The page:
13. McKone E (2004) Distinguishing true from false memories via lexical decision as a perceptual implicit test. Aust J Psychol 56:42–49CrossRefGoogle Scholar
  14. Meade ML, Watson JM, Balota DA, Roediger HL III (2007) The roles of spreading activation and retrieval mode in producing false recognition in DRM paradigm. J Mem Lang 56:305–320CrossRefGoogle Scholar
  15. Nigro G, Brandimonte MA (2005) Falsi ricordi prospettici. Giorn It Psic 3:519–524Google Scholar
  16. Robinson KJ, Roediger HL III (1997) Associative processes in false recall and recognition. Psychol Sci 8:231–237CrossRefGoogle Scholar
  17. Roediger HL III, Gallo DA (2004) Associative memory illusions. In: Pohl RF (ed) Cognitive illusions: a handbook on fallacies and biases in thinking, judgment and memory. Oxford University Press, Oxford, pp 309–326Google Scholar
  18. Roediger HL III, McDermott KB (1995) Creating false memories: remembering words not presented in lists. J Exp Psychol Learn Mem Cogn 21:803–814CrossRefGoogle Scholar
  19. Roediger HL III, McDermott KB (2000) Distortions of memory. In: Tulving E, Craik FIM (eds) Oxford handbook of memory. Oxford University Press, Oxford, pp 49–162Google Scholar
  20. Roediger HL III, Balota DA, Watson JM (2001a) Spreading activation and the arousal of false memories. In: Roediger HL III, Nairne JS, Neath I, Surprenant AM (eds) The nature of remembering: essays in honor of Robert G. Crowder. Am Psychol Assoc Press, Washington, DC, pp 95–115CrossRefGoogle Scholar
  21. Roediger HL III, Watson JM, McDermott KB, Gallo DA (2001b) Factors that determine false recall: a multiple regression analysis. Psychon Bull Rev 8:385–407PubMedGoogle Scholar
  22. Schacter DL, Gallo DA, Kensinger EA (2007) The cognitive neuroscience of implicit and false memories: perspectives on processing specificity. In: Naime JS (ed) The foundations of remembering: essays honoring Henry L. Roediger III. Psychology Press, New York, pp 353–377Google Scholar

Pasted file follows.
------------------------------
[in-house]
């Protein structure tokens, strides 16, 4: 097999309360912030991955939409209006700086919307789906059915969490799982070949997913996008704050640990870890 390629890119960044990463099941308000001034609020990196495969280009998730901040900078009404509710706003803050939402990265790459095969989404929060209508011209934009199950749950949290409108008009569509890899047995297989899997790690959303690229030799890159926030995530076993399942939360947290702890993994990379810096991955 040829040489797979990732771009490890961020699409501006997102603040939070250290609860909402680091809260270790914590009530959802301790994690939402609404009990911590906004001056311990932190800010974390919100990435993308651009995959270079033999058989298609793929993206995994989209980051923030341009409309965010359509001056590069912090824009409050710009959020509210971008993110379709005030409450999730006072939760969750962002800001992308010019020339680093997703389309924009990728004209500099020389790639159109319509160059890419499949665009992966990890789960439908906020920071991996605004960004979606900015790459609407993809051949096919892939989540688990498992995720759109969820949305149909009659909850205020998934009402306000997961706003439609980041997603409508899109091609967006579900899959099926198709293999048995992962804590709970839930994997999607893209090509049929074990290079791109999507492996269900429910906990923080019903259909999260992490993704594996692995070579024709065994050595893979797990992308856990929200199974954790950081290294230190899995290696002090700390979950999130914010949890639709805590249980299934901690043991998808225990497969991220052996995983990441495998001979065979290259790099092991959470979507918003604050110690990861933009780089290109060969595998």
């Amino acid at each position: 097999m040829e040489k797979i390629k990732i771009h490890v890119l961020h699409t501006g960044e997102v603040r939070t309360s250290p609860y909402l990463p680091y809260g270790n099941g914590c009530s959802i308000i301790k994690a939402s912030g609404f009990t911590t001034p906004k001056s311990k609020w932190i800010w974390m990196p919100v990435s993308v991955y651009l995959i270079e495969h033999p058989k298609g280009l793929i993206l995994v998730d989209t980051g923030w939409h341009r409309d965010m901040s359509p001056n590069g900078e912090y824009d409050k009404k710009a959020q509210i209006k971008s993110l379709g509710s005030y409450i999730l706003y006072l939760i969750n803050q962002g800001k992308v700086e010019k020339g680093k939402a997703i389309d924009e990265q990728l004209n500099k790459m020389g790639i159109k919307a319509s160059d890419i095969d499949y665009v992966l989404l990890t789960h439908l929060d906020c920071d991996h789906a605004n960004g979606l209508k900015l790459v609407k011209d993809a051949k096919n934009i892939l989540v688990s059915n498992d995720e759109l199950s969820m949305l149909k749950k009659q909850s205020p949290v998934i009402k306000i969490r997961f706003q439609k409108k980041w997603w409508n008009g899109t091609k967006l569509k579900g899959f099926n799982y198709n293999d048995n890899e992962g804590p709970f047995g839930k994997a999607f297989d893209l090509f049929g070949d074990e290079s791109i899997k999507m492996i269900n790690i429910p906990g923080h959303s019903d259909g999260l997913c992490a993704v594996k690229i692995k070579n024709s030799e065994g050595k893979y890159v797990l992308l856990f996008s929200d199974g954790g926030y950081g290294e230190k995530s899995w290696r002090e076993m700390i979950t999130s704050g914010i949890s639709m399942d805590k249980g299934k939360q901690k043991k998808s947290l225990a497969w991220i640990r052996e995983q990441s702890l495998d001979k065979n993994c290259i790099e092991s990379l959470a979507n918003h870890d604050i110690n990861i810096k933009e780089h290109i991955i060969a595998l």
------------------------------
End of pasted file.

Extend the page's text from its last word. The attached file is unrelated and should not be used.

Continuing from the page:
23. Shapiro SS, Wilk MB (1965) An analysis of variance test for normality (complete samples). Biometrika 52:591–611Google Scholar
  24. Slotnick SD, Schacter DL (2004) A sensory signature that distinguishes true from false memories. Nat Neurosci 7:664–672CrossRefPubMedGoogle Scholar
  25. Stadler MA, Roediger HL III, McDermott KB (1999) Norms for word lists that create false memories. Mem Cognit 27:494–500PubMedGoogle Scholar
  26. Tabanick BG, Fidell LS (1996) Using multivariate statistics, 3rd edn. Harper Collins College, New YorkGoogle Scholar
  27. Tse CS, Neely JH (2005) Assessing activation without source monitoring in the DRM false memory paradigm. J Mem Lang 53:532–550CrossRefGoogle Scholar
  28. Zeelenberg R, Pecher D (2002) False memories and lexical decision: even twelve primes do not cause long-term semantic priming. Acta Psychol 109:269–284CrossRefGoogle Scholar

Copyright information

© Marta Olivetti Belardinelli and Springer-Verlag 2009

Authors and Affiliations

  • Vincenzo Paolo Senese
    • 1
  • Ida Sergi
    • 1
  • Tina Iachini
    • 1
  1. 1.Department of PsychologySecond University of NaplesCasertaItaly

Personalised recommendations